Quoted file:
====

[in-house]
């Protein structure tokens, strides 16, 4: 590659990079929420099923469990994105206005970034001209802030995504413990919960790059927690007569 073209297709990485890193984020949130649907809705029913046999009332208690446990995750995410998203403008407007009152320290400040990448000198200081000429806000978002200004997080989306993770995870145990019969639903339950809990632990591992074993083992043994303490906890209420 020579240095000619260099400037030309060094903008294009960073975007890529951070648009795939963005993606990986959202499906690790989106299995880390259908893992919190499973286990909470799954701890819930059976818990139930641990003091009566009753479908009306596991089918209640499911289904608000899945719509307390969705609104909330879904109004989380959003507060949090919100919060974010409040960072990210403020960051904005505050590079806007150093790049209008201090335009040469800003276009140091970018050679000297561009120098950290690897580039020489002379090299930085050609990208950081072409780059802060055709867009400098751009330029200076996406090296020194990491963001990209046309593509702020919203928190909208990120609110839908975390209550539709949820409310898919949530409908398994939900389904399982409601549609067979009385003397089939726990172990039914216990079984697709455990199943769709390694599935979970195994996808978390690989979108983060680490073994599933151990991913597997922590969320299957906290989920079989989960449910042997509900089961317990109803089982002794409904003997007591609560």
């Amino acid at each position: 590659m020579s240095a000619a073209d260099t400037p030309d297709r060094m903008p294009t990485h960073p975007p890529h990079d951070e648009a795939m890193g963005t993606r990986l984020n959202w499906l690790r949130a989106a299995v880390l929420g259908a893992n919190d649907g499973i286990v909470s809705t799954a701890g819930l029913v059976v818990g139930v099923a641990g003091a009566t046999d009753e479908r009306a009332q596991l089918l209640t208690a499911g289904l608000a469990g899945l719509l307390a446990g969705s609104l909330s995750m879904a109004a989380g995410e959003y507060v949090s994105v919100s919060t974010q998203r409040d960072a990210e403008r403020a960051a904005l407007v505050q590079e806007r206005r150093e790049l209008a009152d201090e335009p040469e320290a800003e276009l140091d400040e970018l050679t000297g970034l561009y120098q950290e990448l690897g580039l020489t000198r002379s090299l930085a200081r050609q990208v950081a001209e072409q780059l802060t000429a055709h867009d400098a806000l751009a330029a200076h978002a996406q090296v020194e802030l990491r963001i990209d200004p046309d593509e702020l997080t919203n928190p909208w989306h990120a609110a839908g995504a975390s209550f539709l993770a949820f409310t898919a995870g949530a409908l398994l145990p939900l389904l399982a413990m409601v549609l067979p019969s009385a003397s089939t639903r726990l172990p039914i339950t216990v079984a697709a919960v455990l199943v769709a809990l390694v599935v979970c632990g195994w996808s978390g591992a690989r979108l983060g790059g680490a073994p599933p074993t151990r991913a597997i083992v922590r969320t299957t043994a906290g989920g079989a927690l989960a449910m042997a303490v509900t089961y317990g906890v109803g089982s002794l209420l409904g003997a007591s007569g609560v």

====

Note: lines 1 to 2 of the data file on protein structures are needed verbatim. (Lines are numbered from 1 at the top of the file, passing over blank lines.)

[in-house]
């Protein structure tokens, strides 16, 4: 590659990079929420099923469990994105206005970034001209802030995504413990919960790059927690007569 073209297709990485890193984020949130649907809705029913046999009332208690446990995750995410998203403008407007009152320290400040990448000198200081000429806000978002200004997080989306993770995870145990019969639903339950809990632990591992074993083992043994303490906890209420 020579240095000619260099400037030309060094903008294009960073975007890529951070648009795939963005993606990986959202499906690790989106299995880390259908893992919190499973286990909470799954701890819930059976818990139930641990003091009566009753479908009306596991089918209640499911289904608000899945719509307390969705609104909330879904109004989380959003507060949090919100919060974010409040960072990210403020960051904005505050590079806007150093790049209008201090335009040469800003276009140091970018050679000297561009120098950290690897580039020489002379090299930085050609990208950081072409780059802060055709867009400098751009330029200076996406090296020194990491963001990209046309593509702020919203928190909208990120609110839908975390209550539709949820409310898919949530409908398994939900389904399982409601549609067979009385003397089939726990172990039914216990079984697709455990199943769709390694599935979970195994996808978390690989979108983060680490073994599933151990991913597997922590969320299957906290989920079989989960449910042997509900089961317990109803089982002794409904003997007591609560």